But you get the irony, right? All this info in PowerPoint is static. What you put in stays right where you decided to put it. Nothing updates on its own. There is no intelligence involved, and life continues, just as it did for eternity. If that’s what you want, then who can deny that PowerPoint is an awesome program.
But wait: if you are happy with what you have, then read no further. But if you want to do something different, and want PowerPoint to work for you, rather than you working on PowerPoint, then continue reading! Taking PowerPoint further is your goal and my goal. Let’s explore more with an example.
If you have some content that’s on an Excel sheet, you could copy the content and paste into PowerPoint, or even manually look at the Excel sheet, and type in those very figures. If you need the figures to be updated when you receive a new or updated Excel sheet, you just repeat the data input process again! OK, this was just a basic example of boring, repetitive work. But wouldn’t it be better if we could automate the entire process? Really? Is that even possible?
What if PowerPoint was intelligent enough to understand that the data has been updated in the Excel sheet, and then told you, “Eileen, don’t worry copy/pasting or overwriting. I’ll do it for you! Why don’t you run down to the cafeteria and get yourself some coffee instead? Or even call home and find out if Adam is back from school? But you know, I’ve already updated the data for you, while I was talking!”
- Please don’t expect PowerPoint to talk to you Siri-like unless you plug it in with a new text-to-speech add-in!
- And unlike what you see in the picture above, we don’t even know if PowerPoint is he or she!
- For now, we will not even explore if PowerPoint and Excel can be best friends. Let’s leave that topic for some other time.
If there’s one takeaway from this post, then that has to be the realization that you no longer need to be stuck in the world of static data. Let’s welcome dynamic data into PowerPoint!
Dynamic data is the exact opposite of static data. Everything updates automatically, or when you expressly want it to update. But if you want to really benefit from dynamic data in PowerPoint, then there are two more thoughts that I need to share with you:
- Only PowerPoint, of all the presentation programs and slideware has the ability to show dynamic data on a slide. No other program, and we will not spell out any names can perform this magic! I must say that I sometimes wonder why Microsoft never used this capability of PowerPoint to shut up all those doomsday prophecies that cry, “Death by PowerPoint!”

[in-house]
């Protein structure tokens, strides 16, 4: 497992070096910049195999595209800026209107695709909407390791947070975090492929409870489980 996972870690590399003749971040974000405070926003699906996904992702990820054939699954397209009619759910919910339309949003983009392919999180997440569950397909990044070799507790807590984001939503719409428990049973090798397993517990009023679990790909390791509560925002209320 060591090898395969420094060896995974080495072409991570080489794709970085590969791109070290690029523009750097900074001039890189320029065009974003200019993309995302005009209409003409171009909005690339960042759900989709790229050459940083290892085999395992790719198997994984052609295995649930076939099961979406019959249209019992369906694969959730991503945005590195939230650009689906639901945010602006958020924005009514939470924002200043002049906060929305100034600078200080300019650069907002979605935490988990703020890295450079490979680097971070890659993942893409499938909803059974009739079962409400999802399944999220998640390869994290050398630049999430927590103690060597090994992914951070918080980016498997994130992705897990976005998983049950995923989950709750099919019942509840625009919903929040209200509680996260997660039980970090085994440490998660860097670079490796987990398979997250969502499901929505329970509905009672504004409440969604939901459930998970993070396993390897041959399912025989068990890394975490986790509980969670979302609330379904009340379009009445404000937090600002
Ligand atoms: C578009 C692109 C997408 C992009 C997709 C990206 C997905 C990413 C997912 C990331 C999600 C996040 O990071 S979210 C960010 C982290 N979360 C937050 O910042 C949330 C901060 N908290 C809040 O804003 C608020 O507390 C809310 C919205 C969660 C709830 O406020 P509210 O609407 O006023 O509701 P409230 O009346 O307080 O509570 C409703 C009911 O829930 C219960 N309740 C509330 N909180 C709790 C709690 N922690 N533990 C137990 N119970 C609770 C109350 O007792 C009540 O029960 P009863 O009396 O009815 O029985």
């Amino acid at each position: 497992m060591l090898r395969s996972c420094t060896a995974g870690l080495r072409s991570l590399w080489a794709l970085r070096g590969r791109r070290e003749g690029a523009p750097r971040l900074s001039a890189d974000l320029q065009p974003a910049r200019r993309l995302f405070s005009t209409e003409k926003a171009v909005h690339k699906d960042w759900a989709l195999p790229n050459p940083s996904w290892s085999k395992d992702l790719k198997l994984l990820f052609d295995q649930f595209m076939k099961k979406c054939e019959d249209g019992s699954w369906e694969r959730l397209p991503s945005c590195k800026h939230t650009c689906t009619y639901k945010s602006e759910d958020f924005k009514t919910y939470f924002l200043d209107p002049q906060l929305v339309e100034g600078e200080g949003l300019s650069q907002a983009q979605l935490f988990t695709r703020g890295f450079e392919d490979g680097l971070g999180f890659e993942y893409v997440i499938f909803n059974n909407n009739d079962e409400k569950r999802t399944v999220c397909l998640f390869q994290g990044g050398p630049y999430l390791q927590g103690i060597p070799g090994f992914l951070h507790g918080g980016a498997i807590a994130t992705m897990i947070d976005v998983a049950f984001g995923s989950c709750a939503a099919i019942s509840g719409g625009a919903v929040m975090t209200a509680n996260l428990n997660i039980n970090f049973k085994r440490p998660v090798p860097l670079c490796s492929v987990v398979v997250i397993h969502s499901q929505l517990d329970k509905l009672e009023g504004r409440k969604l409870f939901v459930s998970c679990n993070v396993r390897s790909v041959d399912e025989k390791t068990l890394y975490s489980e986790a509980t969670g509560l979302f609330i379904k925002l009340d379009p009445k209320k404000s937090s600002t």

- To use these dynamic abilities, you need to use programming within PowerPoint. If programming is your forte, then that is great news. Otherwise, you need not worry because PowerPoint’s add-in equipped architecture has ensured that there is more than one add-in to do what you need!
This was a reflective post–one in a series of posts that will explore ways in which the world of dynamic data can enrich your PowerPoint experience. Now that you have explored, and hopefully understood the basic benefits of using PowerPoint as a dynamic destination to display data, we will look at some case studies and ideas in future posts.
About the Author
Geetesh Bajaj is an internationally acclaimed PowerPoint, storyboarding, info-diagramming and presenting expert who has been awarded the Microsoft PowerPoint MVP (Most Valuable Professional) every single year for 16 years now. As an MVP, Geetesh interacts and collaborates with the Microsoft PowerPoint product development team.
Geetesh runs Indezine.com, the foremost PowerPoint and presenting site. He is also on the Board of Directors for the Presentation Guild, a presentation industry trade association, based out of Cincinnati, USA.
Based out of Hyderabad, India, he believes that any presentation is a sum of its elements—these include abstract elements like story, concept, color, interactivity, and navigation—and also slide elements like shapes, graphics, charts, text, sound, video, and animation. Geetesh has authored six books.